Study of Driver Distraction Due to Voice Interaction 2003-01-0127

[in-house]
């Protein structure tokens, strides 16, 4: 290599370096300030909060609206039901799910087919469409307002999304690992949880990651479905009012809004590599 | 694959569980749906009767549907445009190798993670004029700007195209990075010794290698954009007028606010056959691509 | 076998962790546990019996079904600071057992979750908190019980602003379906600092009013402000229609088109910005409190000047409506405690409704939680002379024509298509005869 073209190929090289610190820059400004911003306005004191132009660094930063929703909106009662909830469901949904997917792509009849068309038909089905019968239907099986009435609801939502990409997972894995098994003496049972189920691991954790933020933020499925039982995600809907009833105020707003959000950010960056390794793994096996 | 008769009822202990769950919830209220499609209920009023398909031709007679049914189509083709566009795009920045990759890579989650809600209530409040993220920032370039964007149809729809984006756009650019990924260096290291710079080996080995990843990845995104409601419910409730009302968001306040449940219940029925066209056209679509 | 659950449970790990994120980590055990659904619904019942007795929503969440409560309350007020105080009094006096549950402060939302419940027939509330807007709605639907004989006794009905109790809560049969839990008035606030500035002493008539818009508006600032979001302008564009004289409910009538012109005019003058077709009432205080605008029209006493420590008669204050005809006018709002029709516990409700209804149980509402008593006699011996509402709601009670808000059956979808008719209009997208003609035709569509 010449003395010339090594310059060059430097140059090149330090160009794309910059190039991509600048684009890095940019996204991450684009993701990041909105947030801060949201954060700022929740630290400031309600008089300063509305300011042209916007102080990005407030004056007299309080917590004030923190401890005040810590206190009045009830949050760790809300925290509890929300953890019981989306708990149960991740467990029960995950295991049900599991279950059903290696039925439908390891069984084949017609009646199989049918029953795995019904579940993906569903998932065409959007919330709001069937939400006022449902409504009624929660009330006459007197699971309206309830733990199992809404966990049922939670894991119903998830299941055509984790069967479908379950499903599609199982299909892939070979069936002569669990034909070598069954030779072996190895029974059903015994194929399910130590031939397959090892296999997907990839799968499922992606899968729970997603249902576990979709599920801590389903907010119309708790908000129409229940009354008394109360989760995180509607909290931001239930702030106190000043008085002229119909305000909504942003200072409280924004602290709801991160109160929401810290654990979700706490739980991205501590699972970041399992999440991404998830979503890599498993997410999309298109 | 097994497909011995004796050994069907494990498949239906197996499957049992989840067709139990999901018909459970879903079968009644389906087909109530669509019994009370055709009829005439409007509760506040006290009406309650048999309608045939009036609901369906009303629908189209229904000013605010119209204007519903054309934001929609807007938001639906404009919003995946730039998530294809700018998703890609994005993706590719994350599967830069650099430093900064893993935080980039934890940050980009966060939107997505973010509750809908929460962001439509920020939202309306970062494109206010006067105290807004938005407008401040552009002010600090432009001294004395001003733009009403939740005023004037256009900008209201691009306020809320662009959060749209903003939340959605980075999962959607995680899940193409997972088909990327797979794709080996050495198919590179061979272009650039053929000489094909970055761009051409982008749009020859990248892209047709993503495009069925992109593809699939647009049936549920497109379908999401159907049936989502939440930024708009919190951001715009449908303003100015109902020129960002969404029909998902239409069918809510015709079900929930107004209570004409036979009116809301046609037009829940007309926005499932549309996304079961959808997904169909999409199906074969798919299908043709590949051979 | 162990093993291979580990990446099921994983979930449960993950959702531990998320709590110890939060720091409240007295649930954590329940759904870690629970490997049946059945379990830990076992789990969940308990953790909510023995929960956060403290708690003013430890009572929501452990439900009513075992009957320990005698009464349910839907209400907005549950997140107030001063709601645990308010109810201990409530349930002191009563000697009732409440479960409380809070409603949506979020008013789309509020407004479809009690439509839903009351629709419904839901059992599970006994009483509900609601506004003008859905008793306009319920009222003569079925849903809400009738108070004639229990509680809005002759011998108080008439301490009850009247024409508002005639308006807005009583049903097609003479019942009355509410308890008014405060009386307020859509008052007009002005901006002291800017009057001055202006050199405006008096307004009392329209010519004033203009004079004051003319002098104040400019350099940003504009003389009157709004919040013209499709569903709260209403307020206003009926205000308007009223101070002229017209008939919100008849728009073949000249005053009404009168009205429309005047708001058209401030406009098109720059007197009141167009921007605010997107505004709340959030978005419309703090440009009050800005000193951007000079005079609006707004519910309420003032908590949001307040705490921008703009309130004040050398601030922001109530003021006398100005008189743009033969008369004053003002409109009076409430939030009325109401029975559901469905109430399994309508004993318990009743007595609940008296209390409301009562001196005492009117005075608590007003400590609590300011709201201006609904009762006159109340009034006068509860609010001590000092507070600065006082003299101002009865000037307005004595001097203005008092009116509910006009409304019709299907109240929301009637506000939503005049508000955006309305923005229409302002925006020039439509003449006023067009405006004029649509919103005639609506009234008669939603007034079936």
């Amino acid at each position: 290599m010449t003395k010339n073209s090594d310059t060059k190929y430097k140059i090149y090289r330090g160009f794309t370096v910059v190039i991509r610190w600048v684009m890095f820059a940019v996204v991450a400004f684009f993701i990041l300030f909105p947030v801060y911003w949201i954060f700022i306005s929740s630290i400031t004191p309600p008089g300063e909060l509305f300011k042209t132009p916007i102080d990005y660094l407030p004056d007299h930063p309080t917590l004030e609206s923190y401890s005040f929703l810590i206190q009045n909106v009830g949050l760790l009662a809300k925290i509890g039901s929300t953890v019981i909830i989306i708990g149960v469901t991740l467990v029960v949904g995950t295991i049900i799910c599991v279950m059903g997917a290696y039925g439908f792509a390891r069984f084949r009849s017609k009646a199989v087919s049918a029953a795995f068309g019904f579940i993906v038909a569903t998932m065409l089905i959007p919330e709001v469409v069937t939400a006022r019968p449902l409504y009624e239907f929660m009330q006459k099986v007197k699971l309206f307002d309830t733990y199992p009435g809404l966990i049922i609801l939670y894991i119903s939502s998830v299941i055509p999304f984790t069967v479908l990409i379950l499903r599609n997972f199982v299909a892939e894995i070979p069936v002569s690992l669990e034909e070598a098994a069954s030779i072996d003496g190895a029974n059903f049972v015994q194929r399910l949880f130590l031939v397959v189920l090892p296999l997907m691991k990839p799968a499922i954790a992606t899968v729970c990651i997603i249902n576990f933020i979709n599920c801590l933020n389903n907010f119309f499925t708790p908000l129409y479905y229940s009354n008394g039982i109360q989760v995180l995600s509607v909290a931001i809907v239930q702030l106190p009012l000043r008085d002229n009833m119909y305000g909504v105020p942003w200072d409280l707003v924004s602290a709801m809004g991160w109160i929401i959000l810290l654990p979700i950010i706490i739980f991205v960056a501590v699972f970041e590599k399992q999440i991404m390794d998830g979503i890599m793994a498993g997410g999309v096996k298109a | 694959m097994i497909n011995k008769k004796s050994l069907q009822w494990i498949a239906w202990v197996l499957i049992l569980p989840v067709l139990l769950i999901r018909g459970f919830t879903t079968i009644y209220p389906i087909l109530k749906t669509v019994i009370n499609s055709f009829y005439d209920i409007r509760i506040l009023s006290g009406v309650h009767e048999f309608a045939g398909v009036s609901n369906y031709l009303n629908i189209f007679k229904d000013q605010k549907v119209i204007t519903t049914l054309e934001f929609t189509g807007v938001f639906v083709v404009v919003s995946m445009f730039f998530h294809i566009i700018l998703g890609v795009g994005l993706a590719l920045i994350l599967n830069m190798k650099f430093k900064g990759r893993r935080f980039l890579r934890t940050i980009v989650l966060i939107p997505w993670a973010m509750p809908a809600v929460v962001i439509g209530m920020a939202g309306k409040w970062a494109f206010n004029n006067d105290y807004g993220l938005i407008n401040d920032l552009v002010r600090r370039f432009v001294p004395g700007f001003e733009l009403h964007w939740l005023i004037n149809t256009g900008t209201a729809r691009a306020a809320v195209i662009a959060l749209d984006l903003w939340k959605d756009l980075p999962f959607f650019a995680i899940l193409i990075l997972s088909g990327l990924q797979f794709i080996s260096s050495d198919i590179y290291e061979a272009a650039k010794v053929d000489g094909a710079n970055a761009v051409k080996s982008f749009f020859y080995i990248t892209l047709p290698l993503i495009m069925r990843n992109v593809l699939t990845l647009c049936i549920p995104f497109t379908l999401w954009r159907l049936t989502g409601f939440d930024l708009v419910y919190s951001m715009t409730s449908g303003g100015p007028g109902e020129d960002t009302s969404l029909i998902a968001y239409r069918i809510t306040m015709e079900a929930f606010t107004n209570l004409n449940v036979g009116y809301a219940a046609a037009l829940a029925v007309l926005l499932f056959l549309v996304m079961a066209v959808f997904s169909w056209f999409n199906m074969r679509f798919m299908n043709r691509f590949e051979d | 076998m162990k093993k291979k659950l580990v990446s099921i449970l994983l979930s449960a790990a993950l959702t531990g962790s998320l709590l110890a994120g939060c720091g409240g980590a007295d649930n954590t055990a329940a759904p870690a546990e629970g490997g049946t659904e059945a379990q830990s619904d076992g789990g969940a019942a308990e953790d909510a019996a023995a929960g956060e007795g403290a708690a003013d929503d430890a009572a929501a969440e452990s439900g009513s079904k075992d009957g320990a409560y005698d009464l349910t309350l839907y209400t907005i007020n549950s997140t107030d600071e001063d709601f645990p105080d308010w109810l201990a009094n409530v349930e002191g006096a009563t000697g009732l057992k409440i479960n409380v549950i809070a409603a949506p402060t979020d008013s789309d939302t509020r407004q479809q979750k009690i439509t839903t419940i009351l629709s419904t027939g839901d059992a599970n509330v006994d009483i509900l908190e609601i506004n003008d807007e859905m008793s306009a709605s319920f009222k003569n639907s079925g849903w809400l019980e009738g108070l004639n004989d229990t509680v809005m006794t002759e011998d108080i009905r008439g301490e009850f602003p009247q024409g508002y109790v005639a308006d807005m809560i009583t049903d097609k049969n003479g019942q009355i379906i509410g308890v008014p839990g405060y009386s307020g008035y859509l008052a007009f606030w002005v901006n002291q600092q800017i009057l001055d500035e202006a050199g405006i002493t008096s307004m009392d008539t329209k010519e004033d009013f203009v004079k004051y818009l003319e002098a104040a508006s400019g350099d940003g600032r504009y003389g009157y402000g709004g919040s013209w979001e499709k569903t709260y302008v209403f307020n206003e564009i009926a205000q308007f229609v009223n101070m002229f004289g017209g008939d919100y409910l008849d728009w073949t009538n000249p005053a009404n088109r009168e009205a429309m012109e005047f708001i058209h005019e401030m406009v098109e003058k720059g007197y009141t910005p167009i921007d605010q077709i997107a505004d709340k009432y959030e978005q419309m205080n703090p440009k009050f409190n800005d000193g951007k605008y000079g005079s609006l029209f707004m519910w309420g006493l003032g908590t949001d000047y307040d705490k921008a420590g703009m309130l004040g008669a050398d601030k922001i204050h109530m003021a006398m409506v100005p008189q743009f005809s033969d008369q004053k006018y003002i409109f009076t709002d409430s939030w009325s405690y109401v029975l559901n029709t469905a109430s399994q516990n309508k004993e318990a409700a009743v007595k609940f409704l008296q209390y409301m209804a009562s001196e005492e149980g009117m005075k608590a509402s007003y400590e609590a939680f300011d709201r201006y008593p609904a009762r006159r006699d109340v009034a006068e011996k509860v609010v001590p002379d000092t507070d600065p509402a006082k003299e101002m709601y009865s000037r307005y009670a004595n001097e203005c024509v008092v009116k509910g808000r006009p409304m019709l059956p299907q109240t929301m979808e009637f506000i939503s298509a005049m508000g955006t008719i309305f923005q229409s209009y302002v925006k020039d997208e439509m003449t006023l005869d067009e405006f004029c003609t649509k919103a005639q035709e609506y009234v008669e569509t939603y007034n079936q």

A new telematics service has been launched by Nissan in the Japanese market that combines text-to-speech (TTS) technology with the communication function of a cellular phone. With this service, drivers operate their in-vehicle information system by simple voice commands, download news and the latest information from a portal site to the system via a cellular phone, and have the information read to them by the TTS synthesizer, thereby obtaining the desired information without relying on their visual processes. This paper describes the tests that were carried out in the course of developing the system to determine its potential influence on drivers' mental distraction. Tests were conducted with a driving simulator and an actual vehicle, with participation by twenty subjects, including five women. Both the driving simulator and actual vehicle were equipped with steering wheel buttons and an instrument panel LED that illuminated at random intervals during the driving tests. The subjects were instructed to follow a preceding vehicle and to press the steering wheel button when the LED illuminated. In addition, they were also given a simultaneous information device task such as listening to a prerecorded radio broadcast or news read aloud by the TTS synthesizer, viewing the navigation display or talking on a cellular phone. Their response time to the illumination of the LED was measured under these conditions. Vehicle data were also recorded to determine the amount of lateral lane displacement and change in the headway distance that occurred at the time the information device tasks were performed. The indexes were then compared for the different information device tasks assigned. The results obtained for all of the indexes showed that the mental distraction level when listening to a TTS reading of information was comparable to that of listening to the car radio.